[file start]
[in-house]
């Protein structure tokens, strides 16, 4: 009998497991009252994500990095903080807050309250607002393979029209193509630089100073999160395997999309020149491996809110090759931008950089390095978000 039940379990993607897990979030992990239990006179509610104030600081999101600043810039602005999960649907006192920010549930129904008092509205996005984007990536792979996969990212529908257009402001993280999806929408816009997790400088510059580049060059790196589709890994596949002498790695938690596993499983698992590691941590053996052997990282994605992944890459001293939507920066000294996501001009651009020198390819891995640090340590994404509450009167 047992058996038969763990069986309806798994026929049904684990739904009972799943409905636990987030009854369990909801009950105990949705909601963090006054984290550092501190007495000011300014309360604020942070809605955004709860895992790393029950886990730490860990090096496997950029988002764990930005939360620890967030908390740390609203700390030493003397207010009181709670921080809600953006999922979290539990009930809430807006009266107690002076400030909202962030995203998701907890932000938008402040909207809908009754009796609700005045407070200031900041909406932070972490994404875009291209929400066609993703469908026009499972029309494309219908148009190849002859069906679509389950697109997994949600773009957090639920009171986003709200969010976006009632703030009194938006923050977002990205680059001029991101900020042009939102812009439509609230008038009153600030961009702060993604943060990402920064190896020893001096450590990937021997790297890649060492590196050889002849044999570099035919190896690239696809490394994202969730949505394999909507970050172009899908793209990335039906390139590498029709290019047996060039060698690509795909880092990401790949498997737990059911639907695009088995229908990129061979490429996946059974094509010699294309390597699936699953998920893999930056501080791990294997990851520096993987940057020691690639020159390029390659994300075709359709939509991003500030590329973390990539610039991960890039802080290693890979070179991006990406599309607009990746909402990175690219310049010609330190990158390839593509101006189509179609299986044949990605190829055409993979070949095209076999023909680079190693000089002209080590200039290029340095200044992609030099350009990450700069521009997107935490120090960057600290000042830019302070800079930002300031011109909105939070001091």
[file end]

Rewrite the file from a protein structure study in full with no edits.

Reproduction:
[in-house]
């Protein structure tokens, strides 16, 4: 009998497991009252994500990095903080807050309250607002393979029209193509630089100073999160395997999309020149491996809110090759931008950089390095978000 039940379990993607897990979030992990239990006179509610104030600081999101600043810039602005999960649907006192920010549930129904008092509205996005984007990536792979996969990212529908257009402001993280999806929408816009997790400088510059580049060059790196589709890994596949002498790695938690596993499983698992590691941590053996052997990282994605992944890459001293939507920066000294996501001009651009020198390819891995640090340590994404509450009167 047992058996038969763990069986309806798994026929049904684990739904009972799943409905636990987030009854369990909801009950105990949705909601963090006054984290550092501190007495000011300014309360604020942070809605955004709860895992790393029950886990730490860990090096496997950029988002764990930005939360620890967030908390740390609203700390030493003397207010009181709670921080809600953006999922979290539990009930809430807006009266107690002076400030909202962030995203998701907890932000938008402040909207809908009754009796609700005045407070200031900041909406932070972490994404875009291209929400066609993703469908026009499972029309494309219908148009190849002859069906679509389950697109997994949600773009957090639920009171986003709200969010976006009632703030009194938006923050977002990205680059001029991101900020042009939102812009439509609230008038009153600030961009702060993604943060990402920064190896020893001096450590990937021997790297890649060492590196050889002849044999570099035919190896690239696809490394994202969730949505394999909507970050172009899908793209990335039906390139590498029709290019047996060039060698690509795909880092990401790949498997737990059911639907695009088995229908990129061979490429996946059974094509010699294309390597699936699953998920893999930056501080791990294997990851520096993987940057020691690639020159390029390659994300075709359709939509991003500030590329973390990539610039991960890039802080290693890979070179991006990406599309607009990746909402990175690219310049010609330190990158390839593509101006189509179609299986044949990605190829055409993979070949095209076999023909680079190693000089002209080590200039290029340095200044992609030099350009990450700069521009997107935490120090960057600290000042830019302070800079930002300031011109909105939070001091």